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Winter habitat selection and conservation of Hazel Grouse(Bonasa bonasia) in mountain forests


Schäublin, S; Bollmann, K (2011). Winter habitat selection and conservation of Hazel Grouse(Bonasa bonasia) in mountain forests. Journal of Ornithology, 152(1):179-192.

Abstract

The Hazel Grouse (Bonasa bonasia) has suffered
from habitat loss due to changes in forestry practices
in many regions of Europe. The widespread conversion of
structurally heterogeneous to uniform, single-layered
stands has caused many of its populations to decline. The
trend in multi-functional forestry towards more dynamic
processes and natural rejuvenation offers a unique opportunity
to restore many habitats of Hazel Grouse in core
areas of its actual distribution. As the Alps represent a
stronghold of Hazel Grouse distribution in Central Europe,
we aimed to determine the species–habitat relationship in
mountain forests. We assessed the distribution and characteristics
of Hazel Grouse habitat in a forest reserve of the
Swiss Alps. Abiotic, structural and vegetation characteristics
were investigated at the small scale, and abiotic and
forest inventory data at the large scale. We compared the
habitat characteristics of used and unused forest stands
with a raster system consisting of bird presence and
absence cells by applying a logistic regression. Hazel
Grouse preferred stands with high proportions of tall
rowans, forest edges, and a dense shrub layer at the small
scale. Rowans had the strongest influence on Hazel Grouse
occurrence. At the large scale, Hazel Grouse preferred
forests with large proportions of alder and a diverse mosaic
of canopy closure and stand structure. For 44% of the study
area, the large-scale model predicted a probability of Hazel
Grouse occurrence of more than 0.5. Our data supports the
recommendation that the availability of suitable habitat for
Hazel Grouse can be increased by natural reforestation of
tree-fall gaps and stands with bark beetle infestation, as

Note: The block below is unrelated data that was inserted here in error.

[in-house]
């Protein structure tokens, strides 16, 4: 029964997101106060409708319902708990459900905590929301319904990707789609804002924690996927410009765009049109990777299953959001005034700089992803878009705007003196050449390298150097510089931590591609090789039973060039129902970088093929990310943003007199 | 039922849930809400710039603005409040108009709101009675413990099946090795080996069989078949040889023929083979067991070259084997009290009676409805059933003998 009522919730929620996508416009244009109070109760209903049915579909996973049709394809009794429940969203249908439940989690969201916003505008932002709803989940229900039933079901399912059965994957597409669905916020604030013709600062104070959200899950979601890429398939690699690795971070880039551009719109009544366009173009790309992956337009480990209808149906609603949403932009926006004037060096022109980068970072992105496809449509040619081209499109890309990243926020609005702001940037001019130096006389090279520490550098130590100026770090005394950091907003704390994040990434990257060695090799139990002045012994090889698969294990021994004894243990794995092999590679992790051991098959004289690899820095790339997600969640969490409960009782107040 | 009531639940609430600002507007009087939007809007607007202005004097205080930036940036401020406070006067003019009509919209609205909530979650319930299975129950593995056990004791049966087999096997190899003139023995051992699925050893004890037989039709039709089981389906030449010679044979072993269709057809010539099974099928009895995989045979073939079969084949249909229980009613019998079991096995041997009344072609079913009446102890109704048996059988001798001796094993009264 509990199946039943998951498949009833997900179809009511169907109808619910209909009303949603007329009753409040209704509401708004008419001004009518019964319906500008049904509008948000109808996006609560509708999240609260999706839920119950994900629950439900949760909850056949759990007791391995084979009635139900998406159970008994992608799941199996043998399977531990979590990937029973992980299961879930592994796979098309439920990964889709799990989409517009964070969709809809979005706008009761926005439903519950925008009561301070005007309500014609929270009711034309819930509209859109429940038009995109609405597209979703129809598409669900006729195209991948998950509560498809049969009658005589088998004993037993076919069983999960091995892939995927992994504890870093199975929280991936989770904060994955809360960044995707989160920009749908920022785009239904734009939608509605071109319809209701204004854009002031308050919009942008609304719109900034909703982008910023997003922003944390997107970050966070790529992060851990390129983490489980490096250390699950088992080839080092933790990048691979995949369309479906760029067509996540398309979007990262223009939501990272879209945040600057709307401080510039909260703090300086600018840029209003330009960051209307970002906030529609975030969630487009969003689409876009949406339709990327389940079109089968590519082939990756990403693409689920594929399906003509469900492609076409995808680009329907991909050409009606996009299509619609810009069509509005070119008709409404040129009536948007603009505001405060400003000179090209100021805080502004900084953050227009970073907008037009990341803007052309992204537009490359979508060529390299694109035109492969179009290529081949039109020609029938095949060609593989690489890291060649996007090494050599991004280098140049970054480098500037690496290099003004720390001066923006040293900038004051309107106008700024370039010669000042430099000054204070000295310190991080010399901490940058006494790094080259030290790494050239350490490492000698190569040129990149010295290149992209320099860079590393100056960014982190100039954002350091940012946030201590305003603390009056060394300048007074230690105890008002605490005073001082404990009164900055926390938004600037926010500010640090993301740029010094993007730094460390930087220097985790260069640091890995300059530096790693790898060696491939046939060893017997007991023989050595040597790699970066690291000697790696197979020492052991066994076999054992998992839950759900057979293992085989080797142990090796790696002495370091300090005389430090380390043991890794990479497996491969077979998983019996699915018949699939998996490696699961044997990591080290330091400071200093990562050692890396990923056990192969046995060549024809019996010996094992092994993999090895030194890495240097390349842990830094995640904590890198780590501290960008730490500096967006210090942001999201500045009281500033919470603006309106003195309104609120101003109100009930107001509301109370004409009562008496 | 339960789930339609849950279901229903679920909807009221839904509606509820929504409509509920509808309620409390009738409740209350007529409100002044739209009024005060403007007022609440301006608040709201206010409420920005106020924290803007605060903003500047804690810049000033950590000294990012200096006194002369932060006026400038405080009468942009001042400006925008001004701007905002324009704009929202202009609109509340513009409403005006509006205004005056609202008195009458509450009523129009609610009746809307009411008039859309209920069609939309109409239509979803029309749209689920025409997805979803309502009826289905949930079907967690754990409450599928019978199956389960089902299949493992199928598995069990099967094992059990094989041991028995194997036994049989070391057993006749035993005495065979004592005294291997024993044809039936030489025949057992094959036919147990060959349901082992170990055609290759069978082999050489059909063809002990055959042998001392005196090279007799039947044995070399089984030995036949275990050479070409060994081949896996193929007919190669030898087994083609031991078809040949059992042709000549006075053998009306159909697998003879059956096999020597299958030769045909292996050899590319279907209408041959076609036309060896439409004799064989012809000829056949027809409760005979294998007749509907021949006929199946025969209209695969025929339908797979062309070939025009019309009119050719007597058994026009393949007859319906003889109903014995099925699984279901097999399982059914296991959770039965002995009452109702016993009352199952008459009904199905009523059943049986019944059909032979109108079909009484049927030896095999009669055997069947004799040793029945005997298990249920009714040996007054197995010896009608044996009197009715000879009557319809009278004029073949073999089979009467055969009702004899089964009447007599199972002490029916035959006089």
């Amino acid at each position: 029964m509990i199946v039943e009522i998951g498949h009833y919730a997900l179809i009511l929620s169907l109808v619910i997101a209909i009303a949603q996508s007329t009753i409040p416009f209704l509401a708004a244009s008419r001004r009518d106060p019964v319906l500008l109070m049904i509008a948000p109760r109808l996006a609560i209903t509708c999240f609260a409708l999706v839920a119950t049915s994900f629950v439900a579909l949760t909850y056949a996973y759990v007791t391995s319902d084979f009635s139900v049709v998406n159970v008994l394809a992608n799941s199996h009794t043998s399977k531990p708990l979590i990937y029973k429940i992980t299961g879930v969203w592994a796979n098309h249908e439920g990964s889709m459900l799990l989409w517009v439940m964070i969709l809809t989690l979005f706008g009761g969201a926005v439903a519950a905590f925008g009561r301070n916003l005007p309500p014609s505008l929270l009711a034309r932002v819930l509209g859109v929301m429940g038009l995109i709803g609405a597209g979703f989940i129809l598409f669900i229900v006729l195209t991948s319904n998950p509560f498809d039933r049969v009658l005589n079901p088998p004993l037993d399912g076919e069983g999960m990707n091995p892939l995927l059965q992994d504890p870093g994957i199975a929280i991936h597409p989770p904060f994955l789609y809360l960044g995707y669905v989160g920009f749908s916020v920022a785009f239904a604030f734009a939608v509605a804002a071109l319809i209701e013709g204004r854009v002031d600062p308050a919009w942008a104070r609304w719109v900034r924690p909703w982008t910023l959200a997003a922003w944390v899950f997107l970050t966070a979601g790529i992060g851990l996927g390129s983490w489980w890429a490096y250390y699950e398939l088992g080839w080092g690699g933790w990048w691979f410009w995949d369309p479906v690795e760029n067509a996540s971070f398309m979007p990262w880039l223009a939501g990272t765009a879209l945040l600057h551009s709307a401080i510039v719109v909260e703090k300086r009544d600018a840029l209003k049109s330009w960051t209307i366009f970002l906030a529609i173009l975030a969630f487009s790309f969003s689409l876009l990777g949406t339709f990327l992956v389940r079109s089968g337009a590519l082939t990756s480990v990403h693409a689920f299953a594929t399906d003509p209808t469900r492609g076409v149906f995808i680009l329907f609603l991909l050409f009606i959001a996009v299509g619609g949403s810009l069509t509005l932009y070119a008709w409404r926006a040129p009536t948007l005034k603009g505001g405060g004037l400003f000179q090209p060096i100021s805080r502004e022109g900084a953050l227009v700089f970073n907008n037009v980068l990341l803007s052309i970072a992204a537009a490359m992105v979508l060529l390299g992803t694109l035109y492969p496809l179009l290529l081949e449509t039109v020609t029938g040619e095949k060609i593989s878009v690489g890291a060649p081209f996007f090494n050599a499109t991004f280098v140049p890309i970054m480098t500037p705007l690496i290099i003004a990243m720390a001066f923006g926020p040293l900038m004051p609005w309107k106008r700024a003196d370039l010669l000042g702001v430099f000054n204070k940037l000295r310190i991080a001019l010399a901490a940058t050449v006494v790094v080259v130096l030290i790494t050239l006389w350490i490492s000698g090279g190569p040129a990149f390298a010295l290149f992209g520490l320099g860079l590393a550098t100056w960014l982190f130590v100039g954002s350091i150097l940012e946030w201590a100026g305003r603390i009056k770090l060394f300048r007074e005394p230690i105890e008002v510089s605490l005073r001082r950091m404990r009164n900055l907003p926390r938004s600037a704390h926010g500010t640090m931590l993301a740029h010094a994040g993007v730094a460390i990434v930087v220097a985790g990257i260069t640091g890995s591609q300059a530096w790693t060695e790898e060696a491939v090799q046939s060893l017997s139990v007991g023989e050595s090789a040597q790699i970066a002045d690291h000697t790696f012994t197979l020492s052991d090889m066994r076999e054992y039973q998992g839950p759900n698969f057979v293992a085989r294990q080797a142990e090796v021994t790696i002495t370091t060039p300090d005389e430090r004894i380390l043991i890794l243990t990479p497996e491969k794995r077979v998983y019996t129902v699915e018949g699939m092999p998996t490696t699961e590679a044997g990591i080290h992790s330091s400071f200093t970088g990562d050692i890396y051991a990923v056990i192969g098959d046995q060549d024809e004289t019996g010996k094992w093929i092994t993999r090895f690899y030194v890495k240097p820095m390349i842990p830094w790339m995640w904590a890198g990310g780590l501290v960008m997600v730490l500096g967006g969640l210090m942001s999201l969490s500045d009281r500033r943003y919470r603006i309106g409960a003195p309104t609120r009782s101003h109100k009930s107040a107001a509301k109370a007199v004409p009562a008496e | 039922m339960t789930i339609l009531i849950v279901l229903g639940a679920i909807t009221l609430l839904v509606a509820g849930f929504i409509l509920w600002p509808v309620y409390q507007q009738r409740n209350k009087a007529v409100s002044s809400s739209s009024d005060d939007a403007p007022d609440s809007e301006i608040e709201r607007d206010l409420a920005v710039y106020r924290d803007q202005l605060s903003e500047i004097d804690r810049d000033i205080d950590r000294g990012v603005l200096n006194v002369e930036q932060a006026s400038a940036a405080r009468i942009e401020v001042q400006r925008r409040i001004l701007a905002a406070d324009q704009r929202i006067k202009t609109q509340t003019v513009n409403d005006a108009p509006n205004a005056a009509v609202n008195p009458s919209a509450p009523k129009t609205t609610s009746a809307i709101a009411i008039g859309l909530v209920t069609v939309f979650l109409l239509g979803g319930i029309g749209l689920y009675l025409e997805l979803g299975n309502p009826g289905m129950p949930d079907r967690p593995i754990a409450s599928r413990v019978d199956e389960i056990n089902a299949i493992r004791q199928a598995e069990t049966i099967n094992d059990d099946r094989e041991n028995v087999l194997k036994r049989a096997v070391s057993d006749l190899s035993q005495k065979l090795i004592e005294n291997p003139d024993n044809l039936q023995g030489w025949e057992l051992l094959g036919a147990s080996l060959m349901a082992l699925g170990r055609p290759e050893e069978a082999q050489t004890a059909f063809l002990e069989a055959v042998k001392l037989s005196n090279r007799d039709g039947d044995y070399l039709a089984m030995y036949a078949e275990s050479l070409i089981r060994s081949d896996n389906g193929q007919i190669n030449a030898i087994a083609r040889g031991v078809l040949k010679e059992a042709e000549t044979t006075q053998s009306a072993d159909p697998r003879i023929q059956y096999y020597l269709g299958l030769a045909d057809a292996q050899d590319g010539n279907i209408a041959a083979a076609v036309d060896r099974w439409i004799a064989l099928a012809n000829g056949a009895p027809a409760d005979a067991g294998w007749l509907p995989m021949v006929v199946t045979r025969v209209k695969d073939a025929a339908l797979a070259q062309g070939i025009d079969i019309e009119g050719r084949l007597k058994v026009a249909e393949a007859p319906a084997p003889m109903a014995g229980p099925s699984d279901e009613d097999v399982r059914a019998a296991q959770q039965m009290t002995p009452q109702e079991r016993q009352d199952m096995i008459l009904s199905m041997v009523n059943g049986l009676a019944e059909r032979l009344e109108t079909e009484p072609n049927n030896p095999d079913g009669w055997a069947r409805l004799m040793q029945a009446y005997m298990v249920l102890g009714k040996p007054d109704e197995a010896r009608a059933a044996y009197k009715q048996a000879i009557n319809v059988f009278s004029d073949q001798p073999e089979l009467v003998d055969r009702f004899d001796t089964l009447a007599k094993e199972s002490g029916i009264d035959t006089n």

well as by enhancing the proportion of old-growth stands.
Both measures will augment the shrub cover and number of
rowan trees, two essential habitat and food resources for
Hazel Grouse in mountain forests.

Abstract

The Hazel Grouse (Bonasa bonasia) has suffered
from habitat loss due to changes in forestry practices
in many regions of Europe. The widespread conversion of
structurally heterogeneous to uniform, single-layered
stands has caused many of its populations to decline. The
trend in multi-functional forestry towards more dynamic
processes and natural rejuvenation offers a unique opportunity
to restore many habitats of Hazel Grouse in core
areas of its actual distribution. As the Alps represent a
stronghold of Hazel Grouse distribution in Central Europe,
we aimed to determine the species–habitat relationship in
mountain forests. We assessed the distribution and characteristics
of Hazel Grouse habitat in a forest reserve of the
Swiss Alps. Abiotic, structural and vegetation characteristics
were investigated at the small scale, and abiotic and
forest inventory data at the large scale. We compared the
habitat characteristics of used and unused forest stands
with a raster system consisting of bird presence and
absence cells by applying a logistic regression. Hazel
Grouse preferred stands with high proportions of tall
rowans, forest edges, and a dense shrub layer at the small
scale. Rowans had the strongest influence on Hazel Grouse
occurrence. At the large scale, Hazel Grouse preferred
forests with large proportions of alder and a diverse mosaic
of canopy closure and stand structure. For 44% of the study
area, the large-scale model predicted a probability of Hazel
Grouse occurrence of more than 0.5. Our data supports the
recommendation that the availability of suitable habitat for
Hazel Grouse can be increased by natural reforestation of
tree-fall gaps and stands with bark beetle infestation, as
well as by enhancing the proportion of old-growth stands.
Both measures will augment the shrub cover and number of
rowan trees, two essential habitat and food resources for
Hazel Grouse in mountain forests.

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Additional indexing

Item Type:Journal Article, refereed, original work
Communities & Collections:07 Faculty of Science > Institute of Evolutionary Biology and Environmental Studies
Dewey Decimal Classification:570 Life sciences; biology
590 Animals (Zoology)
Language:English
Date:2011
Deposited On:08 Mar 2011 18:28
Last Modified:05 Apr 2016 14:36
Publisher:Springer
ISSN:0021-8375
Publisher DOI:https://doi.org/10.1007/s10336-010-0563-3

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